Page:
When I unzipped my tent earlier this morning, I was awestruck by the view of Lake Ihema. Gleams of a tender morning sun created a sight to behold.
I have spent another night at Akagera Ihema View Campsite. This facility was named after Lake Ihema found in the Akagera National Park. Ihema is a Kinyarwanda word that means tent. The water body I am marveling at derived its name from a tent.
Upon arrival from present-day Tanzania, Henry Stanley reportedly pitched his tent on the shore of this lake in the 1870s. His tent became a monumental landmark along the shoreline. Eventually, the said lake was named Ihema.
This was Stanley’s second expedition in Africa. The objective of his tour was to complete the exploration and mapping of the Great Lakes and rivers of Central and East Africa. His journey was part of the grand exploration project designed to circumnavigate lakes Victoria and Tanganyika in a bid to trace the source of the Nile.
There is a cluster of lakes in Akagera National Park, Ihema being the biggest one. It is also the second-biggest lake in Rwanda behind Lake Kivu.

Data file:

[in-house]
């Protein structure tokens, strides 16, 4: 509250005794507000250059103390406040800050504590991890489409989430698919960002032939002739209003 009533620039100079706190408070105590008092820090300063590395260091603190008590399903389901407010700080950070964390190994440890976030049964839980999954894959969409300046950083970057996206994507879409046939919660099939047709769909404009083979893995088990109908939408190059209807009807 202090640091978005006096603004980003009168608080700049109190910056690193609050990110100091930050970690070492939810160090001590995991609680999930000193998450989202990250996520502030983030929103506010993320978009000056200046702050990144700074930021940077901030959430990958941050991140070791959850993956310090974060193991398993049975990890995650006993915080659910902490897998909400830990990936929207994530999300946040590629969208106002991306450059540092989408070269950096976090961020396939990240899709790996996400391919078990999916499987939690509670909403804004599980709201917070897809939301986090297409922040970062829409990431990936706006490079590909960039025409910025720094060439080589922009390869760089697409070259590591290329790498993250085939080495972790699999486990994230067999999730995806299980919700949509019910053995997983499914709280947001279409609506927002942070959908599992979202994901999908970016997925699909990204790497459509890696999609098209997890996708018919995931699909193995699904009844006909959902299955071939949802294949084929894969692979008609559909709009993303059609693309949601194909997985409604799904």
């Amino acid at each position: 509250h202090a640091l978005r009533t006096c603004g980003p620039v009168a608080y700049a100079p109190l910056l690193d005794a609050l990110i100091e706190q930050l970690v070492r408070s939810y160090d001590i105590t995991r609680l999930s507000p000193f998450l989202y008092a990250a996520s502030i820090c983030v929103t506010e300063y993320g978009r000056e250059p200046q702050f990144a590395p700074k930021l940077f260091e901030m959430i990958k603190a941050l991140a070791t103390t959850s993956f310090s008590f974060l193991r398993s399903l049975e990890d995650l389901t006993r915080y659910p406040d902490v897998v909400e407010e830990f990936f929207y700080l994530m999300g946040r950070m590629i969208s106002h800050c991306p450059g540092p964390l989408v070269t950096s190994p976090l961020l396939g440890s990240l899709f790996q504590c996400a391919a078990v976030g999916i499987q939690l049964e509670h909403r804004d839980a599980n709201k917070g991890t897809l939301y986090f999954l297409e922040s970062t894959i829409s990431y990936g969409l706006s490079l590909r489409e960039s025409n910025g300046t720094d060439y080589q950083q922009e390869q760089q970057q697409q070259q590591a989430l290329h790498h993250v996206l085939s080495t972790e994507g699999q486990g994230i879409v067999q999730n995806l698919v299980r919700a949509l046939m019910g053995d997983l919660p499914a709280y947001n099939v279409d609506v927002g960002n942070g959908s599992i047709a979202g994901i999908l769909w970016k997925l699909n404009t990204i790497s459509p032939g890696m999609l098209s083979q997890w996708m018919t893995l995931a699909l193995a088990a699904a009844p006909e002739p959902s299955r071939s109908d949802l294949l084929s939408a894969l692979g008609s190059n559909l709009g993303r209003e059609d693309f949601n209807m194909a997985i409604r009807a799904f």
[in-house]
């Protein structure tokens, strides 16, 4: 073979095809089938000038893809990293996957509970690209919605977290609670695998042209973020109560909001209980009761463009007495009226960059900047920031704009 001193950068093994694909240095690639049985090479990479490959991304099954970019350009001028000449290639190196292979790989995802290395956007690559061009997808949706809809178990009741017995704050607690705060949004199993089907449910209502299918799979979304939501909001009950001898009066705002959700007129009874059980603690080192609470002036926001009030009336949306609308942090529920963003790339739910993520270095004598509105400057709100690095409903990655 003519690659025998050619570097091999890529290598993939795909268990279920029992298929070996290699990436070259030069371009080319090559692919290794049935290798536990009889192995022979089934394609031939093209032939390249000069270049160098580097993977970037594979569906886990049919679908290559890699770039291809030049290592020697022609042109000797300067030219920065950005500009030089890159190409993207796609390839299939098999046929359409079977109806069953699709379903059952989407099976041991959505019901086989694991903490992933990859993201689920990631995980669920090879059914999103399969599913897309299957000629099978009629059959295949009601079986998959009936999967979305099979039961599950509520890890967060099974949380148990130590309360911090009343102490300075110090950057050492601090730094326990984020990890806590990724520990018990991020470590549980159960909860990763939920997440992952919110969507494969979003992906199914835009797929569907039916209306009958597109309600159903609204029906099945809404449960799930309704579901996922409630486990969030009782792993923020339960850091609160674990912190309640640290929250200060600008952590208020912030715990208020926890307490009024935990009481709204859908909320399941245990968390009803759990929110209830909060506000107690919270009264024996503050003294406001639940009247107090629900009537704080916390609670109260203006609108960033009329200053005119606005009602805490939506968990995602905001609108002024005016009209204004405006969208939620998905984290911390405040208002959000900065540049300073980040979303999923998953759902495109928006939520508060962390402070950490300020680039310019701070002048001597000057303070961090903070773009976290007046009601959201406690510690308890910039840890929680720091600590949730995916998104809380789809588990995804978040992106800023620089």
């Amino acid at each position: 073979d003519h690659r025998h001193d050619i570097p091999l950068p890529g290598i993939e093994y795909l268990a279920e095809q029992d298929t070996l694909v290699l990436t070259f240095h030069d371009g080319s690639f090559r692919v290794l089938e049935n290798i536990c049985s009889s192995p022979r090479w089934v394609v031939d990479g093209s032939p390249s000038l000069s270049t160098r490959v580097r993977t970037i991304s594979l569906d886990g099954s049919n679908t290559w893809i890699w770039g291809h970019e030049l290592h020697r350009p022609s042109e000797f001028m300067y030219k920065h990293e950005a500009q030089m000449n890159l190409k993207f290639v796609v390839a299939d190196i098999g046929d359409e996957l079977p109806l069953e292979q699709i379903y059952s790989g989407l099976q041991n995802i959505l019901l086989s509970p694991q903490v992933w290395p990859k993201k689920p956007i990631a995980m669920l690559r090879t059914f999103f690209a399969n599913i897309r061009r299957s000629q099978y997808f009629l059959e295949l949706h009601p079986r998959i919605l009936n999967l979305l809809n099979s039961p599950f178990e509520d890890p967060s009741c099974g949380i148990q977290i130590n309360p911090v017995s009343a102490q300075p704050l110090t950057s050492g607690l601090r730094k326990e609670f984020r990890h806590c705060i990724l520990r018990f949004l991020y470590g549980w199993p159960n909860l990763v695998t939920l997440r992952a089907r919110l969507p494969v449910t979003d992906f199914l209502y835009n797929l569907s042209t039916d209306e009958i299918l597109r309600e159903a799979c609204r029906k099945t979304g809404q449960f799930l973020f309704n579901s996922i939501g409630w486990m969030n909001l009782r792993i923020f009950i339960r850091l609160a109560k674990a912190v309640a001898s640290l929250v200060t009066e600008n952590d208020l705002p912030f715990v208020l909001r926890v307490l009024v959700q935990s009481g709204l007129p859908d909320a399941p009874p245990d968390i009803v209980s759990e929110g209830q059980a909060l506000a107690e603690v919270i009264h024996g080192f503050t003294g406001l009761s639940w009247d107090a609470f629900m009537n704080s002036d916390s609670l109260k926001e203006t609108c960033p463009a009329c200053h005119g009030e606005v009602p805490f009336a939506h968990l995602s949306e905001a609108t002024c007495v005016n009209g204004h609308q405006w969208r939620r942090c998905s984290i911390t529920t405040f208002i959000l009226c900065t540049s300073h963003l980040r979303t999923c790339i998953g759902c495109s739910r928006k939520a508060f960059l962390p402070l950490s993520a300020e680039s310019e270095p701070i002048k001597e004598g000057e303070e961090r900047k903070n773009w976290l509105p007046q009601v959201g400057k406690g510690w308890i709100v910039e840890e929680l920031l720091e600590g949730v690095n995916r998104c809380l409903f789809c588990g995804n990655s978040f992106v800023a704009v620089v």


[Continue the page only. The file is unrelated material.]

Setting up a tent was Stanley’s easiest way of building his makeshift shelter. He probably lacked options. Today, a tent is embraced by tourists in pursuit of an ultimate wilderness experience, including the high-end clientele.
I have had a peaceful night in a tent. I slept like a baby and woke up to soothing songs produced by birds. Akagera’s marshland area is a vast birding paradise. I am tempted to write something about these talented singers, but I need to do some running in preparation for the upcoming Kigali International Peace Marathon.
Rest assured, I won’t be eaten by the lions. The track I am about to pursue is outside the electric fence. The only wild animals I am likely to encounter are baboons.
The author is visiting all 30 districts of Rwanda. His tour of Kayonza is sponsored by Ikaze Rwanda Tours & Travel, Imigongo Art Center, Silent Hill Hotel, Jambo Beach, Ihema View Campsite and Akagera Rhino Lodge.